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San Francisco schools have started and there are hundreds of teacher vacancies

Source: Jeremy Chen/The Standard

As San Francisco’s public school students pour back into class on Wednesday, the district once again confronts multiple crises.

The San Francisco Unified School District welcomed roughly 49,000 students during a time of year typically filled with excitement and nervousness, particularly for kids starting at new schools or high school seniors in their final year. Parents in the Richmond District could be seen wading through the fog in puffer jackets, holding the hands of their small children to usher them to school.

Superintendent Matt Wayne greeted families in the morning, kicking off his second year in the role. Since starting in July 2022, he has faced a payroll crisis, large staffing vacancies, chronic absences and other persistent issues. Since then, Wayne has embarked on a listening tour and shaped academic goals with the Board of Education for the district while also reshaping the central office structure

“We have made real progress in our operational issues,” Wayne told The Standard at Aptos Middle School in Ingleside. “We have a good foundation from which to work, but we’ve got to get results done.”

Both the district and the teachers’ union chose to celebrate the new year on campuses with a community school grant, a bright spot for education in recent years. At the state level, California is doling out $4 billion to schools statewide over seven years, giving San Francisco $34 million in 2022 and another $24 million this year. 

At Dr. William L. Cobb Elementary School near Japantown, kids started the school day by heading straight toward the playground. Principal Jeri Dean later amped them up with a brief assembly, where teachers and staff received a round of applause. 

As Destiny Haskell watched her second-grader reunite with friends, she said she couldn’t wait for him to start school again. Her son has attended Cobb Elementary since kindergarten, providing her family with a strong support system.

“If I tell someone, they’ll do their best to try to help me,” said Haskell, who lives in the Tenderloin. “Every kind of support you can think of, from housing to mental health.” 

However, some issues appear almost intractable, such as glitches in a payroll system that have still affected more than 2,000 staffers.

School officials grappled with 603 classroom vacancies going into this academic year. That figure is up from 464 last year and 350 vacancies for the 2021-22 school year as teachers hit their burnout thresholds. Like in previous years, district staff have been reassigned to fill classrooms while the district scrambles to fill the positions permanently.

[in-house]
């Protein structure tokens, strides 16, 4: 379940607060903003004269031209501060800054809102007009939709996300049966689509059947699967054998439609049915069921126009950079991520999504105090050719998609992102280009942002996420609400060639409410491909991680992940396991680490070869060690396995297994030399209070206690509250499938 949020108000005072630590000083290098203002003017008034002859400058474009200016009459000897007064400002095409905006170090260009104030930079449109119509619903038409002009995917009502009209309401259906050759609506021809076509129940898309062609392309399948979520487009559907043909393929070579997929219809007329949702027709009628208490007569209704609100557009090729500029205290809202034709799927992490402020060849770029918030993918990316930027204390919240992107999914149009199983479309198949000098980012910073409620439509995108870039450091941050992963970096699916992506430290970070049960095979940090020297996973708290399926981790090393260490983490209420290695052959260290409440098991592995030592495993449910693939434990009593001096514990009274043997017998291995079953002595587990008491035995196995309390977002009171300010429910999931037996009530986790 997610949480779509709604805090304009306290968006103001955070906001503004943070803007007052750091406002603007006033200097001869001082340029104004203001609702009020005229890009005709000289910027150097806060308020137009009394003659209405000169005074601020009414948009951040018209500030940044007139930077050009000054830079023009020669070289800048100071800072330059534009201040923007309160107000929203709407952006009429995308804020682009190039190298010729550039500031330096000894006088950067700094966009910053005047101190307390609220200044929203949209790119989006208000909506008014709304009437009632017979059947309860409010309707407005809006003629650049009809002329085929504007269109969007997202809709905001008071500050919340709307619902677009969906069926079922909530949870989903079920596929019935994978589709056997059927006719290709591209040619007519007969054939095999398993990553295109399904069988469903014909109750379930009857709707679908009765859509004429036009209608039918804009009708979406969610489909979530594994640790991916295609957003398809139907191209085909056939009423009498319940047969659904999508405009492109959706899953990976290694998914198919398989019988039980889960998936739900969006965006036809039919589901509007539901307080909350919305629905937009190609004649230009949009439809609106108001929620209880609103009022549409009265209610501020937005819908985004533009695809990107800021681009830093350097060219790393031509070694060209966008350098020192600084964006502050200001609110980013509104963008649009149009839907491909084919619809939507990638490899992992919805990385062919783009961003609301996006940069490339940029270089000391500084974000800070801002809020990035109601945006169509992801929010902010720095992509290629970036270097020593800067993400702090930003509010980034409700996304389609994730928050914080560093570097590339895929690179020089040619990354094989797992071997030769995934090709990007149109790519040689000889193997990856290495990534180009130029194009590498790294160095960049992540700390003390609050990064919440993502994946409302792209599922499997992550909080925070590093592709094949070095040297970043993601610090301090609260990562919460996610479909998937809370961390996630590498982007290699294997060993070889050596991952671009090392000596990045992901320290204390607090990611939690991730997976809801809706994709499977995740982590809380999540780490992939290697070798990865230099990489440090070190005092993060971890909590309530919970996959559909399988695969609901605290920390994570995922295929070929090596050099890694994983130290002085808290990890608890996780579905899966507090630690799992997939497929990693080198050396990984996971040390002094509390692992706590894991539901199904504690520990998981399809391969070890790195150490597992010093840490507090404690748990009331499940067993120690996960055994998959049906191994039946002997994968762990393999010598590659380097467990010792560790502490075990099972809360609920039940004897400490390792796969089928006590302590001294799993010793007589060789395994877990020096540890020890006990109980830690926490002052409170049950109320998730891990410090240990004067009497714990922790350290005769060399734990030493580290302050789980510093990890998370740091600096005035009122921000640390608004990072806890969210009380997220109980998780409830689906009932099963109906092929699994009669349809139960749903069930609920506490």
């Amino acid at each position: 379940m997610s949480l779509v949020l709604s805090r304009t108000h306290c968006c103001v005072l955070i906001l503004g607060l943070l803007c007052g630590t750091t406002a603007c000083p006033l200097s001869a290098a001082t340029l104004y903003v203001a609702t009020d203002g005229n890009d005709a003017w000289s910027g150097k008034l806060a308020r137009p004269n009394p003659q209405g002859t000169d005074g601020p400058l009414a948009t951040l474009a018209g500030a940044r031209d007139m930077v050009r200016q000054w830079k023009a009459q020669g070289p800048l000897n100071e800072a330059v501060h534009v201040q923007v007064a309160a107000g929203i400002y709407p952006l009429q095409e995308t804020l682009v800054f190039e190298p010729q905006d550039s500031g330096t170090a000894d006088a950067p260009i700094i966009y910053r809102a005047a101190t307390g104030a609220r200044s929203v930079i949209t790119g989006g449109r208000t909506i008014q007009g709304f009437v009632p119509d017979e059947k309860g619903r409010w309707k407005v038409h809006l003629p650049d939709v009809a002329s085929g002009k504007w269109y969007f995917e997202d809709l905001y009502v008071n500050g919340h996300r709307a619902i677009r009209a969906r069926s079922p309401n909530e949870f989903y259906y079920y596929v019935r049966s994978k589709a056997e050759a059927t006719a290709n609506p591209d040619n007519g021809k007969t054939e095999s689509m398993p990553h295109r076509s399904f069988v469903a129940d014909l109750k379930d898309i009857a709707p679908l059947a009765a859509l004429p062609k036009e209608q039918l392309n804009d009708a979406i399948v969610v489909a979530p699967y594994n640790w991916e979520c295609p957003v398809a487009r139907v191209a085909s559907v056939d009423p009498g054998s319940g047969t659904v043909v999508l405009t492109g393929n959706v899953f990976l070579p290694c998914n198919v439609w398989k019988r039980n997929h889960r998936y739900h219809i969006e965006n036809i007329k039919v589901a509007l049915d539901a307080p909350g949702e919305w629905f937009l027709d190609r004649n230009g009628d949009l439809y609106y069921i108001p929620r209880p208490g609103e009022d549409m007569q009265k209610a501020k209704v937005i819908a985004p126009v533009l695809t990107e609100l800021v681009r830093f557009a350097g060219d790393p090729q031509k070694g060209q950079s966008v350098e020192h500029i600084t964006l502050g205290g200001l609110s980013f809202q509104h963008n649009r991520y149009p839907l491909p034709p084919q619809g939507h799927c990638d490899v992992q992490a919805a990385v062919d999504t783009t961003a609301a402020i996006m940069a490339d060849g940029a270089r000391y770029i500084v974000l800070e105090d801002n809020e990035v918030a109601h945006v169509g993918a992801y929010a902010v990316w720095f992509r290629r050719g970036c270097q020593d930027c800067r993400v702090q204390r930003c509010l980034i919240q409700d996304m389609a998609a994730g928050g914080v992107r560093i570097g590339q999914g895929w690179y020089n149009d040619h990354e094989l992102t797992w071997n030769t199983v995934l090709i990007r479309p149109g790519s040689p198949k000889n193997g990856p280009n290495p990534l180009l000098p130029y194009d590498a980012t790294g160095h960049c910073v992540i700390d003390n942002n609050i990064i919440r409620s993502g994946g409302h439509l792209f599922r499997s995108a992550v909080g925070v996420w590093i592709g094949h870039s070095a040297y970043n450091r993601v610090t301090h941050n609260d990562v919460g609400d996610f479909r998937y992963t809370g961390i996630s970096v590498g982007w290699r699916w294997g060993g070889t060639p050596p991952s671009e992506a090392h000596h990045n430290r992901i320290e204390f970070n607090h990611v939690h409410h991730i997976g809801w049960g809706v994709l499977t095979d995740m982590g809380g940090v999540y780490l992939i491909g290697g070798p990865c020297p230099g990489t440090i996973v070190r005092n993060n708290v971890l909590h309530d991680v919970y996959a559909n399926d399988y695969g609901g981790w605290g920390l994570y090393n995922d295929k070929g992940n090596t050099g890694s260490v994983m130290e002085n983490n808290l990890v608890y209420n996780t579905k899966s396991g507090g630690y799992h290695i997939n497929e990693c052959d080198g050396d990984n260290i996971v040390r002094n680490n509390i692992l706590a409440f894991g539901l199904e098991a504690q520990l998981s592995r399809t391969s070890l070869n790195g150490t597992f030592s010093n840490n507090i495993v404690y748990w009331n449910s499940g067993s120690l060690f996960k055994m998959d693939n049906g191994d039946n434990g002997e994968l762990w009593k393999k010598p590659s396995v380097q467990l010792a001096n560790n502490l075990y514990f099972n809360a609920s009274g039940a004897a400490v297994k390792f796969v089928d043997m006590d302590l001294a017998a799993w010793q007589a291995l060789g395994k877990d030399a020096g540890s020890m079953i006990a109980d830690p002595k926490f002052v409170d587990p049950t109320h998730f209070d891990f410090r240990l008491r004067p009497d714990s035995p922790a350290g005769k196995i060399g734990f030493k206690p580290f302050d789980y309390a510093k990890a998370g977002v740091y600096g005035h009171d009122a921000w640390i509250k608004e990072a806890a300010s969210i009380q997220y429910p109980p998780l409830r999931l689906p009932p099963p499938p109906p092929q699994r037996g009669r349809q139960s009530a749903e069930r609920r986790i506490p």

The district may not know how many more teachers it needs until the end of the day, Wayne said. School board member Alida Fisher said that, as far as she was aware, there were more than 100 teachers and more than 100 paraeducators needed.

“We’ve got a lot of work to do to build the confidence in the teachers out there to come work for SFUSD,” Fisher said. “[We’re] really focused on giving our teachers and school sites the tools they need to be successful.”

The start of the year also comes with the district in the throes of labor negotiations, which began in early 2023. Teachers are seeking substantial raises to recruit and retain teachers in an effort to stabilize schools while the district contends with declining enrollment—and, therefore, fewer state funds. 

Then there’s perhaps the thorniest issue of all: potential school mergers or outright closures, like the one looming at the Edwin and Anita Lee Newcomer School.

Many parents, however, are looking toward the district to make good on ambitious academic goals by 2027 and promises for curriculum improvements to make those possible. Parent demand has contributed to the district, working to overhaul how both literacy and math are taught to students.  

But the San Francisco Parent Coalition is looking for signs this year indicating that meeting those goals by 2027 is possible. 

“I think this year will be a really telling year,” said Meredith Dodson, a parent in the district and the coalition’s executive director. “They set the goals and guardrails, but can they start to make the shifts that will enable the board to move toward their goals? If we just keep the status quo, nothing changes.”

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